Yet when I talked to other folks who’d put solar on their roofs, most had precisely the same epiphany I’d had: They realized they had way more juice than they expected. And it had the same emotional effect—going from feeling guilty and weird to devil-may-care.
Consider the case of Christopher Coleman. A digital artist who teaches at the University of Denver, he uses massive amounts of power—sometimes running a computer full-tilt for a day and a half to render a single piece of digital art. “It really burns the GPU. My computer’s going 24/7,” he says. If he were relying solely on greenhouse-gas-producing sources, he’d feel unnerved by these energy demands. But his household’s solar array is so productive it covers his entire outlay.
“We’re much more lax and comfortable,” he says.
I polled my Twitter followers, asking whether having residential solar panels had changed anyone’s relationship to their energy use. The majority said it had given them a similar thrill of abundance—and many joked about blasting the air-conditioning without a second thought.
“We have these 90-degree days, now and I walk in and the house is cool and I smile and I go ‘I don’t care,’” says Sandy Glatt, another Denver resident.
Many also told me they’re shifting their energy usage to daytime hours, so they can use all those photons themselves instead of handing them off to the grid (where, alas, we often get ripped off by our utilities, who buy our electricity at a cheap rate and sell it back to use more dearly). So they’re charging Teslas and running all their major appliances during the day, and installing electric water-heaters to generate a full day’s worth of hot water while the sun shines.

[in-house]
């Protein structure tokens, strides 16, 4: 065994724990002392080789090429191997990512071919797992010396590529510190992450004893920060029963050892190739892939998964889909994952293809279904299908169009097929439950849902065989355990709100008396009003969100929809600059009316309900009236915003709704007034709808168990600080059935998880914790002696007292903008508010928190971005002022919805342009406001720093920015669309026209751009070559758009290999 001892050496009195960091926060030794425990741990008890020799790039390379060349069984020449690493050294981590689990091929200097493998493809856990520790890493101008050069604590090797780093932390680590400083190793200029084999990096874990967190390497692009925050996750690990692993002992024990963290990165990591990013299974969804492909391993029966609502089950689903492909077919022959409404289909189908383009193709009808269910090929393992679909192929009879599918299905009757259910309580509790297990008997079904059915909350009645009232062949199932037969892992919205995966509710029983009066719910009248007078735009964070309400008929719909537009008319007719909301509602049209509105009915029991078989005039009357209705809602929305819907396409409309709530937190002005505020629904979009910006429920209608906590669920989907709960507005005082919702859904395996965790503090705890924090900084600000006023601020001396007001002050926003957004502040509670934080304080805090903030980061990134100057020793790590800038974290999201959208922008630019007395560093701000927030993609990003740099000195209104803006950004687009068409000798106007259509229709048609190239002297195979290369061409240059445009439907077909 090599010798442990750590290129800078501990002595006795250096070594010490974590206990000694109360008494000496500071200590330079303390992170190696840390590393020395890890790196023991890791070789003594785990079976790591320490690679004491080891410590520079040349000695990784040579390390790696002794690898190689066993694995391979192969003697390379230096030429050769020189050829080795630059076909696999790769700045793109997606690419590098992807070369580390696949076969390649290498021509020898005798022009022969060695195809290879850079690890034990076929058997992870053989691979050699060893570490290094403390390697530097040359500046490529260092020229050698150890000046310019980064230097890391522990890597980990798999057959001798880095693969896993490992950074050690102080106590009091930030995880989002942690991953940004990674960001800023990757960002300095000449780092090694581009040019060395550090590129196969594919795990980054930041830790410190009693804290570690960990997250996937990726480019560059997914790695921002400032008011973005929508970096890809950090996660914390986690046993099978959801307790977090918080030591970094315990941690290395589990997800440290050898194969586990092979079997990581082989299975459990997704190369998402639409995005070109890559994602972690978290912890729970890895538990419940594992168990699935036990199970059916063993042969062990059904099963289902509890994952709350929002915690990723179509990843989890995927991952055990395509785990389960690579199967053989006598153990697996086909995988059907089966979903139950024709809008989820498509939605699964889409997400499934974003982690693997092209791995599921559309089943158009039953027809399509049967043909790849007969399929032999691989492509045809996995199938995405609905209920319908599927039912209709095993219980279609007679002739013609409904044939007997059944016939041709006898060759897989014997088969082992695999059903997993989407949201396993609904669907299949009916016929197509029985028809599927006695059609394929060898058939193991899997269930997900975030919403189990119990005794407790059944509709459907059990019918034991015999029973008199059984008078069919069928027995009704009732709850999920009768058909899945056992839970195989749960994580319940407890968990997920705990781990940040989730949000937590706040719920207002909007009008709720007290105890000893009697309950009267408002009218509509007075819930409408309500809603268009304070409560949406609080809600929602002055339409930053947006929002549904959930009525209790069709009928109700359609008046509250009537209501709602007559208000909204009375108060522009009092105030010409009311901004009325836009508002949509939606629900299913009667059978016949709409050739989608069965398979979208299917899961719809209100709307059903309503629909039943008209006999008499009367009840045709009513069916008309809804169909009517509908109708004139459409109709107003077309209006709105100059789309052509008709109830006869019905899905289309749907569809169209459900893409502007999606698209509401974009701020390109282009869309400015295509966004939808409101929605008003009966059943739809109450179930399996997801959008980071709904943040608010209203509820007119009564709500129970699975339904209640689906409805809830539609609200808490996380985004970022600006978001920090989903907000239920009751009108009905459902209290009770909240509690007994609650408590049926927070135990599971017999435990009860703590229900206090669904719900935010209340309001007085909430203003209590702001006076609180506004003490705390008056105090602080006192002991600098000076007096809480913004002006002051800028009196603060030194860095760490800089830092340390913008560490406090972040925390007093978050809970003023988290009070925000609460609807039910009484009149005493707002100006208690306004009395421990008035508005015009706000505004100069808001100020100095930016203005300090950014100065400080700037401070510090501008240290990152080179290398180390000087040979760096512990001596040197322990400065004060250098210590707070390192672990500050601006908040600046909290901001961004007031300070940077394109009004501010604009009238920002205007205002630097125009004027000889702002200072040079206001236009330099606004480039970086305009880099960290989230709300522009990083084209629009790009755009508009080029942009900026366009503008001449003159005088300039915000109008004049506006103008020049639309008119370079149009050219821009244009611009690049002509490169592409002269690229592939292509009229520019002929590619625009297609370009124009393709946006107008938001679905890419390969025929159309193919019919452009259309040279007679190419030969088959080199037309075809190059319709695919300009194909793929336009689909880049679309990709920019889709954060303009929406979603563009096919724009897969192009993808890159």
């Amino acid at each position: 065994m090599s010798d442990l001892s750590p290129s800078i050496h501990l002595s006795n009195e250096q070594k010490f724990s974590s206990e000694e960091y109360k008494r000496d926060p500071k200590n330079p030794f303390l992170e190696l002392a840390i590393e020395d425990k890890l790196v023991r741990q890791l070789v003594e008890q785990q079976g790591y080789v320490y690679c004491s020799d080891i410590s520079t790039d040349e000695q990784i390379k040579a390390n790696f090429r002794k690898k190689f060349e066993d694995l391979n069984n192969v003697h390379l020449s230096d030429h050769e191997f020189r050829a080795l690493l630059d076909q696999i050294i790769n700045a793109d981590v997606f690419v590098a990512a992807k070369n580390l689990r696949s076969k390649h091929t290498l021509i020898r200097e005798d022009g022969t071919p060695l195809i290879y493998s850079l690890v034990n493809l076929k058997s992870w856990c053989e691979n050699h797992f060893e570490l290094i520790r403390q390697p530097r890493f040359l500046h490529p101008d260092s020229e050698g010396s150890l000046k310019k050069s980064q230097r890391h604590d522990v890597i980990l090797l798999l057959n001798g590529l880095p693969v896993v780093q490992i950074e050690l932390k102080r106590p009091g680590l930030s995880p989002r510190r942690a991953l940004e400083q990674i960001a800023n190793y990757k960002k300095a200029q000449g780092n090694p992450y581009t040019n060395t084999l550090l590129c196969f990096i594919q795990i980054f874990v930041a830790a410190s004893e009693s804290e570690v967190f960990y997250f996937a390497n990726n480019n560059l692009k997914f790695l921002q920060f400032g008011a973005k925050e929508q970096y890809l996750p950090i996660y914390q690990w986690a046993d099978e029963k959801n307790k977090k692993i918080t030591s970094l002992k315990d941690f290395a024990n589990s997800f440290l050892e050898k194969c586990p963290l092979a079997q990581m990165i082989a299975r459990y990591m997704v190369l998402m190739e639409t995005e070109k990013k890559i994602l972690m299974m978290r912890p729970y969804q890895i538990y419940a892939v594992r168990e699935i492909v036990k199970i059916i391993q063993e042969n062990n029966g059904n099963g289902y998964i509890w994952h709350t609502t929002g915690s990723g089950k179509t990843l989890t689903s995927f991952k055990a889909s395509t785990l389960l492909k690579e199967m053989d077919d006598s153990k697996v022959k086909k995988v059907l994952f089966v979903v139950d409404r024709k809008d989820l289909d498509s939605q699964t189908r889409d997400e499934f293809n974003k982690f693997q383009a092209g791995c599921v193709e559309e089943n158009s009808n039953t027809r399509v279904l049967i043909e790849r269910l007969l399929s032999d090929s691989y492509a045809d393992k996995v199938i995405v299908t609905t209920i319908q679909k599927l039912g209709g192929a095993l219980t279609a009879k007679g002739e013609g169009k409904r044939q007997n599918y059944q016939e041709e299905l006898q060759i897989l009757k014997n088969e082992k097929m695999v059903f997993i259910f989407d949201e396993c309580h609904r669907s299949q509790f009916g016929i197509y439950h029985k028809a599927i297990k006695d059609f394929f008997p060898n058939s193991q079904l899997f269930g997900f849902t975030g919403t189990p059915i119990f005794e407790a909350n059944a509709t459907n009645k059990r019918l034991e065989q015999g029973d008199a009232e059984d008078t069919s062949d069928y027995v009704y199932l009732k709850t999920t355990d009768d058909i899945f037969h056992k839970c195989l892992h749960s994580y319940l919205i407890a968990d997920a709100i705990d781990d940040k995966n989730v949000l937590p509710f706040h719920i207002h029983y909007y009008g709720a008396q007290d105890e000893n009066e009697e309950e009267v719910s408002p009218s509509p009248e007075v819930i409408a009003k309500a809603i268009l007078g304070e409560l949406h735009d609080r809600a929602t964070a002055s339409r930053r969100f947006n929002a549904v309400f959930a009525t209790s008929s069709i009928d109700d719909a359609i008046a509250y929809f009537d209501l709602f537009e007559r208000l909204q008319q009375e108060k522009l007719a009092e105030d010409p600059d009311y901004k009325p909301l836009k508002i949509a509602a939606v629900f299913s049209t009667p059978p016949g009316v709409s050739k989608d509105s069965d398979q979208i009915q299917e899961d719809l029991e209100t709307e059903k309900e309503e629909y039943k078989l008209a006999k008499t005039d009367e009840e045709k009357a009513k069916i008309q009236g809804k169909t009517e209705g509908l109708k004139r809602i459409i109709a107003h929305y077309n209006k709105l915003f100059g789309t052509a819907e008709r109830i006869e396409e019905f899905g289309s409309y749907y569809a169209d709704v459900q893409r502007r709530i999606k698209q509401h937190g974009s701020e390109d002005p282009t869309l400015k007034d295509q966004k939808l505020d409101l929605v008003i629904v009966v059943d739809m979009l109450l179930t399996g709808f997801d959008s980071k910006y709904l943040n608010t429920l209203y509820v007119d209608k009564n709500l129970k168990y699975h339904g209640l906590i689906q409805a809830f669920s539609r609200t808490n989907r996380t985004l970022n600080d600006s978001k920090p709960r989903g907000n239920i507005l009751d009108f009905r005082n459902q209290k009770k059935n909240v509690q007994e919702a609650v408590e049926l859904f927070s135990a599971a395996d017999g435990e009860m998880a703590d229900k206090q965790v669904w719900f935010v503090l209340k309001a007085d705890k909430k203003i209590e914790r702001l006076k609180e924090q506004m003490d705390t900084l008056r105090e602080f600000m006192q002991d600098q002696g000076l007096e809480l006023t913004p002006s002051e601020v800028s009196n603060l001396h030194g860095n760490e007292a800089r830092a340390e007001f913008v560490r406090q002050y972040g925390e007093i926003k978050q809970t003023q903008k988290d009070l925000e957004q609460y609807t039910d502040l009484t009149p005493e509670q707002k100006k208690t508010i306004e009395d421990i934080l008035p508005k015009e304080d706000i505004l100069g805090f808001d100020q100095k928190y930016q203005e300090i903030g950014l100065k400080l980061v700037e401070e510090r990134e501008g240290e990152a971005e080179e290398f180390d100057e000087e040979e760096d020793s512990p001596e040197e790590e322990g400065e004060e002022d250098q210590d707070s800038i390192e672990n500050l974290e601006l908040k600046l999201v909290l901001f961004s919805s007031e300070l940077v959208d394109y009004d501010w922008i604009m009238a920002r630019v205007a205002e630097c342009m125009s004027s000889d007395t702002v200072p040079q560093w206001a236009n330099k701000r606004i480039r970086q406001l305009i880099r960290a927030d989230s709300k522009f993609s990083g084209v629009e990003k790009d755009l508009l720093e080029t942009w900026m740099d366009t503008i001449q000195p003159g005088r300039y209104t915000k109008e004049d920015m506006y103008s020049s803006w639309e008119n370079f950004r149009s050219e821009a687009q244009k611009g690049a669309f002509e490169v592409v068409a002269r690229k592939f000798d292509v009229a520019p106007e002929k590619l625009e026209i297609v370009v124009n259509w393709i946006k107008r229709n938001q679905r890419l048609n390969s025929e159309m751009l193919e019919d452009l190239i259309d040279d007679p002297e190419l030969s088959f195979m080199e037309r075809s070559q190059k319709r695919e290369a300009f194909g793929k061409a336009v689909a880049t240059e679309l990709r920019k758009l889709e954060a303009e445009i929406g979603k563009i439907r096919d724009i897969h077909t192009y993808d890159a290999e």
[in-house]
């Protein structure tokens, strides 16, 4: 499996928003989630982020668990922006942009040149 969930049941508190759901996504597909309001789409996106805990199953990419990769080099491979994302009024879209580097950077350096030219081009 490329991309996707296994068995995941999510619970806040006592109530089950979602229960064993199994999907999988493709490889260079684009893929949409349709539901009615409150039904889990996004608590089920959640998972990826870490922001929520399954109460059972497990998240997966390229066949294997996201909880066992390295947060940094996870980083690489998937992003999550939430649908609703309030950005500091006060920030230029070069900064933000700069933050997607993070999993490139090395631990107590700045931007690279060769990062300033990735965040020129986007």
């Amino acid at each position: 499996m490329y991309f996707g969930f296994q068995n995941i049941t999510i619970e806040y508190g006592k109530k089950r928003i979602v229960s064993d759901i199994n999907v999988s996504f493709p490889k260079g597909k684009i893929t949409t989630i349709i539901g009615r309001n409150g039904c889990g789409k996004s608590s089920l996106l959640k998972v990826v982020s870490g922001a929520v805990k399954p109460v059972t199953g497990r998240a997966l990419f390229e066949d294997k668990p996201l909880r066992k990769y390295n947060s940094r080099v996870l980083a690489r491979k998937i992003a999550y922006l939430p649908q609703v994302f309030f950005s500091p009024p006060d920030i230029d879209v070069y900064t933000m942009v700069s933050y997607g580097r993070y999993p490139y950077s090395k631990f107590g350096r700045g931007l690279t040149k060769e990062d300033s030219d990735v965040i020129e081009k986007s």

Solar installers typically find that after a household gets panels, “their energy use goes up,” says Charlies Collier, a solar-installation project manager with Imperial Solar.
Given all the political barriers that renewables face, it might seem weird to talk about their emotional impact.
But emotion drives politics. This is why some renewable advocates are now trying to tout—as loudly as possible—that a world powered wholly by renewables would be an overflowing horn of plenty, with fast, sporty cars and comfortable homes.
“It’s the abundance agenda,” Griffith says. In Electrify, he argues that a massive build-out of solar, wind, and storage mechanisms (including millions of electric cars, doubling as batteries) would make renewables reliable while also being much cheaper than what we now pay for fossil-fuel-produced electricity.
He has already seen a glimpse of it in his homeland of Australia, where 30 percent of houses have solar, and the arrays cost barely a quarter of what I paid for mine. Things could be as cheap here in the US, Griffith notes, if towns reduced red tape (zoning laws and building codes, mostly) and states reformed their rules on liability and connecting to the grid. The price barriers in the US aren’t labor or materials: “It’s all about regulations,” he says. “It could change quickly if people wanted it to.”
We should. Because take it from me: It’s fun.